Crematorium Owner Faces 10 Years for Improper Body Storage Charges, License Revoked

A crematorium owner in suburban Detroit is facing 10 years in prison for improper body disposal charges.

According to the Michigan Attorney General's office on Tuesday, O'Neil Swanson was arraigned in Washtenaw County district court, the Associated Press reported. In addition to jail time, he also faces a maximum fine of $50,000.

Swanson's arraignment on Monday comes after the Licensing and Regulatory Affairs (LARA) issued a cease and desist order in June against Tri-County Cremation Services. Swanson was listed as an owner, according to state records.

Authorities investigated the company after they received an anonymous complaint of heavy smoke coming from the chimney, bodies stored improperly while awaiting cremation, and bodily fluids leaking onto the facility floor.

According to the Attorney General's office, the agency confirmed that all of the bodies were either cremated or removed from the building on June 24.

"The allegations against Mr. Swanson are incredibly disturbing, and my heart breaks for those who trusted him to care for their deceased loved ones," Attorney General Dana Nessel said during a press conference. "We are committed to ensuring there is criminal accountability in this case."

For more reporting from the Associated Press, see below.

A Detroit crematorium owner faces 10 years in prison and a large fine for improper body storage charges. Above, Maryland Cremation Services transporter Reggie Elliott brings the remains of a Covid-19 victim to his van from the hospital's morgue in Baltimore, Maryland on December 24, 2020 during the Covid-19 pandemic. ANDREW CABALLERO-REYNOLDS/AFP via Getty Images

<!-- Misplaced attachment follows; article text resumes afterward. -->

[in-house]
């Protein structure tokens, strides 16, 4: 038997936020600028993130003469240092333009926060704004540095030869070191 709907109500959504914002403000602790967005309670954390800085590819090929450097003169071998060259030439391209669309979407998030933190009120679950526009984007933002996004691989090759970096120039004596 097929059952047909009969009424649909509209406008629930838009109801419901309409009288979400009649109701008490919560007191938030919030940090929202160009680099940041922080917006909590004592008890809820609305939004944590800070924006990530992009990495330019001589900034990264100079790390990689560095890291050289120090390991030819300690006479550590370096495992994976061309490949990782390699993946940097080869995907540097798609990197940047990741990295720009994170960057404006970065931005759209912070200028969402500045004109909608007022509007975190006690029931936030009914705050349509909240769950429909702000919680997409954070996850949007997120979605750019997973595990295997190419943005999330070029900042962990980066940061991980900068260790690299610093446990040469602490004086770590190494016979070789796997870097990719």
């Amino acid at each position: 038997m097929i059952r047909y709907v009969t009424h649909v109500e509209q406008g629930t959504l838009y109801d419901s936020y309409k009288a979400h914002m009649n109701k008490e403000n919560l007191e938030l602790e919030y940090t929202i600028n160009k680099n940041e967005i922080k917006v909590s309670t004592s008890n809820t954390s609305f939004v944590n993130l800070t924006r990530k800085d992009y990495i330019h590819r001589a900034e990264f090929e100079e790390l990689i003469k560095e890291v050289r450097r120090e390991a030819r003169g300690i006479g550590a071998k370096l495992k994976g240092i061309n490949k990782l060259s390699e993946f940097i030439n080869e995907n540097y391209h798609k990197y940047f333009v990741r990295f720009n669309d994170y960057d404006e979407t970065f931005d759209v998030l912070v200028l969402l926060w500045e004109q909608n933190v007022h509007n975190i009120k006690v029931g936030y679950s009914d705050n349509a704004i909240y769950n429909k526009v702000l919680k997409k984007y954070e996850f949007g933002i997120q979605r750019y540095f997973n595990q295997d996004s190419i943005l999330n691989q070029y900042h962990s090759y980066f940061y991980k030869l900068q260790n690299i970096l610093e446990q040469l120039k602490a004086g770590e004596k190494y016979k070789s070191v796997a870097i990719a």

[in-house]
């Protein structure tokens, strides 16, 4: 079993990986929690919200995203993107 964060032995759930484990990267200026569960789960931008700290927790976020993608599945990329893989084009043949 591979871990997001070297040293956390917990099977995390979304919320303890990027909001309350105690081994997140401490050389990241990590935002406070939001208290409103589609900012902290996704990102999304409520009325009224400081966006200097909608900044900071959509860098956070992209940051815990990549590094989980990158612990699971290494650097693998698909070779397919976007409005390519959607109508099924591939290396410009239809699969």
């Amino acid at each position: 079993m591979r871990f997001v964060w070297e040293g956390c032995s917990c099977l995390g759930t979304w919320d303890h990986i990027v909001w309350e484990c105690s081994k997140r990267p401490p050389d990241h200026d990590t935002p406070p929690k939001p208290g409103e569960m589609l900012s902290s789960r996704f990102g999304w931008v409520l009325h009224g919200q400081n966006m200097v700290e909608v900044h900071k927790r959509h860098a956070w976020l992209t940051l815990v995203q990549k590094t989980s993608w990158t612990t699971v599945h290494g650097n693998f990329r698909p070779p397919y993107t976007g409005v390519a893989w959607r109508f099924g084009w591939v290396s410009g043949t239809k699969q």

Swanson, of West Bloomfield, pleaded no contest to two felonies in 2019. A no-contest plea isn't an admission of guilt but is treated as such at sentencing.

His Swanson Funeral Home in Flint was closed in 2017 after maggots were found in a garage where unrefrigerated bodies were being stored. Officials later determined prepaid funeral contracts were sold without a proper license.

His mortuary science and mortuary science establishment licenses were revoked, meaning he is ineligible to hold a controlling interest in a cemetery or crematory, according to Licensing and Regulatory Affairs.

"Mr. Swanson is completely innocent of the charge. No crime has been committed," said Klint Kesto, his attorney. "The attorney general is coming after him and they didn't have the accurate facts and look at the actual law."

Kesto also said the state licensing agency also is "making a point to go after this guy, ruin his reputation and his name, and take his livelihood."

Swanson was released on a personal bond. An October 14 probable cause conference has been scheduled.